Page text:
I'm having trouble understanding the point of White's play in this variation (specifically 5.dxe5):

[FEN ""]
1. e4 e5 2. Nf3 Nc6 3. Bc4 Be7 4. d4 d6 5. dxe5!? dxe5 6. Qxd8+ Bxd8

Why does White want to trade queens early, instead of keeping the tension with a move like 5.h3? Also, why does this position have a comparatively high winrate for White (48% / 43% / 9% wins / draws / losses) according to the Lichess Masters db?

  • 2
    "Endgame"? With 28 men on the board?
    – bof
    Commented May 30, 2021 at 2:07

2 Answers 2


White has a development advantage with an extra piece in the field and therefore should be able to capture some type of initiative despite the symmetrical pawn structure.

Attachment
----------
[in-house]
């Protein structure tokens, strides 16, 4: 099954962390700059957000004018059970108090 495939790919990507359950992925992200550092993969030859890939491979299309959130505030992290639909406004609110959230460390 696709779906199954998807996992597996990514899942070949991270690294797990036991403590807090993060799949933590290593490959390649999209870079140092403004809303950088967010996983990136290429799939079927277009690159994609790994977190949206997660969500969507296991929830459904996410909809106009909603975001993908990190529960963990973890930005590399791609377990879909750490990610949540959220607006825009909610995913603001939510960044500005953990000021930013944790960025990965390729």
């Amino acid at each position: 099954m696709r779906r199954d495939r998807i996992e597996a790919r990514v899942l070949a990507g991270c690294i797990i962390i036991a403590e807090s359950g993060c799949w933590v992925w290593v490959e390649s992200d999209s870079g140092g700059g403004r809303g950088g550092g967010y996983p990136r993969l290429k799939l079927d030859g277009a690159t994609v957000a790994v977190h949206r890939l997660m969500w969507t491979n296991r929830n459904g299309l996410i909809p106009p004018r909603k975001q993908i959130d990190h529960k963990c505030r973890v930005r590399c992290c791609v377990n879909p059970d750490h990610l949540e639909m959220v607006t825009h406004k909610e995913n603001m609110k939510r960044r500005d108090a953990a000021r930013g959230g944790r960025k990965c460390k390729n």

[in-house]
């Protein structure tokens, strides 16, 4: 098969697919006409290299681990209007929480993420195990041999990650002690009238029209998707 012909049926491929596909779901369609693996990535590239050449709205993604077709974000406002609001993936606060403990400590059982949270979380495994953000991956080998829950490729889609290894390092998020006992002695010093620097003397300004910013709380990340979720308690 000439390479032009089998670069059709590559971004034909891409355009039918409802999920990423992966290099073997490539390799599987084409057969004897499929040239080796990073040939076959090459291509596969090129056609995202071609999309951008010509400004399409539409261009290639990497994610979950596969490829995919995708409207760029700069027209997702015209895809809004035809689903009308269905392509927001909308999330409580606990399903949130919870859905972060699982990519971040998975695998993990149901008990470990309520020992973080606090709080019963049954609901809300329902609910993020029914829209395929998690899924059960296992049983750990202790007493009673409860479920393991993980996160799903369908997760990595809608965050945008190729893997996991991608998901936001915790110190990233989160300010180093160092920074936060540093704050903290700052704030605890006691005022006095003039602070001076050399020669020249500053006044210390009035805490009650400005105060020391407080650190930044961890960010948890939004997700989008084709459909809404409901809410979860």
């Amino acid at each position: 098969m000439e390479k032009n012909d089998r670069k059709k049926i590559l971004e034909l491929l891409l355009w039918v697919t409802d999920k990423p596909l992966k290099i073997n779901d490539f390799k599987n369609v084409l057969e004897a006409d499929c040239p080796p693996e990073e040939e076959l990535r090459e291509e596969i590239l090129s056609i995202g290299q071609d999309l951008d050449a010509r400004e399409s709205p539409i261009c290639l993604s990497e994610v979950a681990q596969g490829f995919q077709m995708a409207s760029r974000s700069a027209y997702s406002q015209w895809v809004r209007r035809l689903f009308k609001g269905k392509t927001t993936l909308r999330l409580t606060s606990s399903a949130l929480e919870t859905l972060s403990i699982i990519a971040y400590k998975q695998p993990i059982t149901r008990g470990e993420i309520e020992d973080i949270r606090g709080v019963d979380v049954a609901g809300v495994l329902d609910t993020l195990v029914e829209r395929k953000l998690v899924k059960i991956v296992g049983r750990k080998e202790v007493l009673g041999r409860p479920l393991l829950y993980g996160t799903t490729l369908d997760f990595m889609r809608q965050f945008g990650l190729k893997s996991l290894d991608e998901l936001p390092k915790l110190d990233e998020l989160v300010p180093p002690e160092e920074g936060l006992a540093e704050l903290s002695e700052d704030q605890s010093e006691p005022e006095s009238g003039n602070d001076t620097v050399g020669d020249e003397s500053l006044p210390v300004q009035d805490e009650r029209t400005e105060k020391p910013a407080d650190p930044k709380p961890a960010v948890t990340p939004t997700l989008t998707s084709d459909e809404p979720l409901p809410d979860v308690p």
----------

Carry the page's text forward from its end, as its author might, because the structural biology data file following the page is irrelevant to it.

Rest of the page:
I suggest playing through some top games in the line to see how things play out.


White's position looks pretty active. It's basically a zero-risk opening that offers many chances to play for a win. For example, White can continue with a quick Nc3 (speculating with Nd5 ideas that will give the d8 bishop a hard time to join the game again), Be3 and 0-0-0

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